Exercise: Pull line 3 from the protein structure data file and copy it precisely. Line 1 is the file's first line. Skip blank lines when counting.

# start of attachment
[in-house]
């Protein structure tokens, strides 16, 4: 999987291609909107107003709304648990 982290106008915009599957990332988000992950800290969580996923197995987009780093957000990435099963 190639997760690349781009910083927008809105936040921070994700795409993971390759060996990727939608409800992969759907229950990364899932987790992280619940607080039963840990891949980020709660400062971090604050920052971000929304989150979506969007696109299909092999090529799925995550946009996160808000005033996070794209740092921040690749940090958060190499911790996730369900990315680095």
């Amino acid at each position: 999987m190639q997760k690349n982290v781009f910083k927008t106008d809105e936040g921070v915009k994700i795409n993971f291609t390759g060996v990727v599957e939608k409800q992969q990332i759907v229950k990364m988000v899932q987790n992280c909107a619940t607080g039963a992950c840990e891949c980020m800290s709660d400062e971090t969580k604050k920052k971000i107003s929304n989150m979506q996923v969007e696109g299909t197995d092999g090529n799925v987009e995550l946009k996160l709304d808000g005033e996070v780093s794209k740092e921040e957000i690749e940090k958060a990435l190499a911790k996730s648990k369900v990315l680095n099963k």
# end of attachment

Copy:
């Amino acid at each position: 999987m190639q997760k690349n982290v781009f910083k927008t106008d809105e936040g921070v915009k994700i795409n993971f291609t390759g060996v990727v599957e939608k409800q992969q990332i759907v229950k990364m988000v899932q987790n992280c909107a619940t607080g039963a992950c840990e891949c980020m800290s709660d400062e971090t969580k604050k920052k971000i107003s929304n989150m979506q996923v969007e696109g299909t197995d092999g090529n799925v987009e995550l946009k996160l709304d808000g005033e996070v780093s794209k740092e921040e957000i690749e940090k958060a990435l190499a911790k996730s648990k369900v990315l680095n099963k």